unPHILtered – Phil Ponce's Blog

Does ADHD Really Exist?

No, says the author of a new book, Dr. Richard Saul.  Saul has spent five decades working with thousands of patients diagnosed with ADHD.  While he says that attention deficit and hyperactivity really exist, they are not a diagnosis, but symptoms.  And these symptoms, he argues, are often the result of about twenty different conditions and disorders that can be treated–often without medication.

Some of those symptoms and disorders include vision problems, sleep disorders, learning disabilities, OCD — or something as simple as a bright child who’s bored at school.

He says manys doctors find it much less time-consuming and easier to make a diagnosis of ADHD than to explore what else might be going on.

In the meantime, the millions of false diagnoses, he argues, result in unncecessary prescriptions and a delay in finding the root cause of the problem.  Bottom line:  he says only about 5% of the people diagnosed with ADHD actually warrant medication.

Saul’s book is provocative.  Any parent of a child who’s been diagnosed with ADHD might want to read it.  Watch the interview below and read an excerpt from the book here.

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Still Time to Enter the Tribune/Ponce Cartoon Caption Contest!

Phil Ponce cartoon 021714

What is one rat saying to the other in this Chicago alley?  You decide!

If you haven’t already entered the Chicago Tribune caption contest for the cartoon that Tribune editorial cartoonist Scott Stantis asked me to come up with, there is still time.

You can go to www.chicagotribune.com/caption and click on the email link and leave a caption as a comment. Or you can email directly to the contest at: ctc-captions@tribune.com.

The deadline is tomorrow, Friday, March 21 at noon.  So, don’t dally.

And remember, the winner will be acknowledged on the air next week on Chicago Tonight.  So, submit your caption and get a chance to achieve glory on your Window to the World!

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Tribune Cartoon Caption Contest With Guest Artist Phil Ponce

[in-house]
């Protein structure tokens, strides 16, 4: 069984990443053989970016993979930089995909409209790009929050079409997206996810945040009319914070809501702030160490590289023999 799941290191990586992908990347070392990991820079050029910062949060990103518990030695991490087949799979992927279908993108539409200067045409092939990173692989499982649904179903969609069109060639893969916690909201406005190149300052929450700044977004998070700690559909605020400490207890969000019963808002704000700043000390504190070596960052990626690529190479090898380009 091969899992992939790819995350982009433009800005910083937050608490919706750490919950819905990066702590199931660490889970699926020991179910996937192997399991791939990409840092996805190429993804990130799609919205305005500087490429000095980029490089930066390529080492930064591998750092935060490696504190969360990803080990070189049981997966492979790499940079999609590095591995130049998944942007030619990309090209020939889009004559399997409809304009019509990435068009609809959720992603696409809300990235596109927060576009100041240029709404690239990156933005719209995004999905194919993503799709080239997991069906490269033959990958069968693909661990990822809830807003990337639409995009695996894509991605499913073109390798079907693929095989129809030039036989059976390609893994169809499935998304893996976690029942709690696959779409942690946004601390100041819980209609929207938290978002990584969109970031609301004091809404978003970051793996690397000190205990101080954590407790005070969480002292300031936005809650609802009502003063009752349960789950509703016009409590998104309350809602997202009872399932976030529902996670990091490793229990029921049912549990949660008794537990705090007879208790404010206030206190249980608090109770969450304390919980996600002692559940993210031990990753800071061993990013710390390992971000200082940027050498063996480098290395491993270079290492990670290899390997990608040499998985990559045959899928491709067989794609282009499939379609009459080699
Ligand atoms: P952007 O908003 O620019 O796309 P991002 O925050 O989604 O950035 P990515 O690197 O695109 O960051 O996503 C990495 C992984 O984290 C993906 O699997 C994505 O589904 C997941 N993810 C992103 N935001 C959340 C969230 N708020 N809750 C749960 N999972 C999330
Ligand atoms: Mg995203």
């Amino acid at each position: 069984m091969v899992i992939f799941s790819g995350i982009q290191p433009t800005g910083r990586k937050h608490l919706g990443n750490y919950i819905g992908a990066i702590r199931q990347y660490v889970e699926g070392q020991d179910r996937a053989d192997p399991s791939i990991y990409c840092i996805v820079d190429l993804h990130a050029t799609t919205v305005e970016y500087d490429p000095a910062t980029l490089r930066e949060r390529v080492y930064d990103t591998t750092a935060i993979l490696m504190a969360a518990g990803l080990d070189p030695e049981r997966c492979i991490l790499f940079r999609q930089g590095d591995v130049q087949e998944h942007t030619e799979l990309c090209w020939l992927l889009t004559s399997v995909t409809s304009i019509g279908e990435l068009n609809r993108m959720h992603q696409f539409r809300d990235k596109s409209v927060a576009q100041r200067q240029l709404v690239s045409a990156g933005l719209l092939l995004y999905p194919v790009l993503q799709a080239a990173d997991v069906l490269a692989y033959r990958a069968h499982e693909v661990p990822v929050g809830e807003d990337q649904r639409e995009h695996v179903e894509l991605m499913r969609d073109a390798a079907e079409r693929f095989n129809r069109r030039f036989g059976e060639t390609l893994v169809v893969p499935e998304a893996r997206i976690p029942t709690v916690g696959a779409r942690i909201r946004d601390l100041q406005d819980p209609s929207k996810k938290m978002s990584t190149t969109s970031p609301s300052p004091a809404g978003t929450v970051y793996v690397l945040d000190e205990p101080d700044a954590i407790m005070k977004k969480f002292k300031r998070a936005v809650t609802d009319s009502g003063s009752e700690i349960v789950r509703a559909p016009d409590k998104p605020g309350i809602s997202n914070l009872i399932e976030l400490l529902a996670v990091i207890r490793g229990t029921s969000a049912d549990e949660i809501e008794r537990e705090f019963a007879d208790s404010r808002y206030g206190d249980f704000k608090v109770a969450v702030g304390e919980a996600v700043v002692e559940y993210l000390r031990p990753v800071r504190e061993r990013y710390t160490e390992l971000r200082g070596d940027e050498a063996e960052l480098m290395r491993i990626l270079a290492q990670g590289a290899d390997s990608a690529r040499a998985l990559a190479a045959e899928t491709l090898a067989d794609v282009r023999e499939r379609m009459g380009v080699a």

Phil Ponce cartoon 021714

Chicago Tribune cartoonist Scott Stantis invited me to be a guest artist this week, so I came up with the above cartoon (I did the drawing, Scott masterfully added the color and the shading.)

What could one rat be saying to the other in this Chicago alley?  I haven’t a clue, but you might!

So log onto this Tribune link, follow the easy-to-follow instructions, and BAM, you are a part of Chicago history.  (The cartoon will also come out in Wednesday’s Tribune print version.)

Grand WTTW prize?  It’s a doozy.  The winner’s name will be announced next week on Chicago Tonight.  So enter a caption and be in the running to achieve Chicago Tonight glory!

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Just. Don’t. Fall.

Like many of you, my blood pressure and anxiety go up as I’m watching skaters, skiers and snowboarders during the Olympics.  I just don’t want them to fall or crash.  And it doesn’t matter to me what country they’re from.

When I think of all the work, preparation and sacrifice every single one of those competitors has gone through, I truly want each performer to do his or her best.  I think not only of the competitor but his parents and family.  It’s great if someone you care about wins something, but more importantly you want them to be judged on the basis of what they’re truly capable of, not on a slip of the blade or a rough spot on the ice.

And is it just me or are the snowboarders and others involved in “slopestyle” and “X game” type events giving the Olympics a breath of fresh air?  They really seem to be having fun and to have a special camraderie, no matter what team they’re on.  I get the impression they’re genuinely pulling for each other.  Makes me pull for each of them all the more.

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The Mark of a Great “Chicago Tonight” Guest